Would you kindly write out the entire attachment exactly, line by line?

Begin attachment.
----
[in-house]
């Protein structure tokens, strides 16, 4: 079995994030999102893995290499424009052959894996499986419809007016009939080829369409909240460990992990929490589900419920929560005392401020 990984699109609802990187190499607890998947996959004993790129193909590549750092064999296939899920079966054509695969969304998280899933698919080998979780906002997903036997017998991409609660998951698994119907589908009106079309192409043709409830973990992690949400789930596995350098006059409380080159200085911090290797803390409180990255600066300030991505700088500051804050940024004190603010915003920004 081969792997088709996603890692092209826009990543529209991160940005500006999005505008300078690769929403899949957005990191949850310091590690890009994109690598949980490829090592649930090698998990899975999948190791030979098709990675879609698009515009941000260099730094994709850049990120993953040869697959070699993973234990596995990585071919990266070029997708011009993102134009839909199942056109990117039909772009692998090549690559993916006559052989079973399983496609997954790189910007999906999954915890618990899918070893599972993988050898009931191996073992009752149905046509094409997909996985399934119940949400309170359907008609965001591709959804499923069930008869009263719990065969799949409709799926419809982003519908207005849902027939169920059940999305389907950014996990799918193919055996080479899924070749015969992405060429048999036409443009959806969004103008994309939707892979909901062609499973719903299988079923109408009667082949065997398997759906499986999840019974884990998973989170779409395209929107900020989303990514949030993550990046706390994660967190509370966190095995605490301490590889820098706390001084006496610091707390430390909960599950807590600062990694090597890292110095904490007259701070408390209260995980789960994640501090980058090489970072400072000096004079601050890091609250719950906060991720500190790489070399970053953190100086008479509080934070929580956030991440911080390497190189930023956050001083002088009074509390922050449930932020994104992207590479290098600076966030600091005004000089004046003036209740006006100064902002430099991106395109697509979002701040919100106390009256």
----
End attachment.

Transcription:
[in-house]
């Protein structure tokens, strides 16, 4: 079995994030999102893995290499424009052959894996499986419809007016009939080829369409909240460990992990929490589900419920929560005392401020 990984699109609802990187190499607890998947996959004993790129193909590549750092064999296939899920079966054509695969969304998280899933698919080998979780906002997903036997017998991409609660998951698994119907589908009106079309192409043709409830973990992690949400789930596995350098006059409380080159200085911090290797803390409180990255600066300030991505700088500051804050940024004190603010915003920004 081969792997088709996603890692092209826009990543529209991160940005500006999005505008300078690769929403899949957005990191949850310091590690890009994109690598949980490829090592649930090698998990899975999948190791030979098709990675879609698009515009941000260099730094994709850049990120993953040869697959070699993973234990596995990585071919990266070029997708011009993102134009839909199942056109990117039909772009692998090549690559993916006559052989079973399983496609997954790189910007999906999954915890618990899918070893599972993988050898009931191996073992009752149905046509094409997909996985399934119940949400309170359907008609965001591709959804499923069930008869009263719990065969799949409709799926419809982003519908207005849902027939169920059940999305389907950014996990799918193919055996080479899924070749015969992405060429048999036409443009959806969004103008994309939707892979909901062609499973719903299988079923109408009667082949065997398997759906499986999840019974884990998973989170779409395209929107900020989303990514949030993550990046706390994660967190509370966190095995605490301490590889820098706390001084006496610091707390430390909960599950807590600062990694090597890292110095904490007259701070408390209260995980789960994640501090980058090489970072400072000096004079601050890091609250719950906060991720500190790489070399970053953190100086008479509080934070929580956030991440911080390497190189930023956050001083002088009074509390922050449930932020994104992207590479290098600076966030600091005004000089004046003036209740006006100064902002430099991106395109697509979002701040919100106390009256």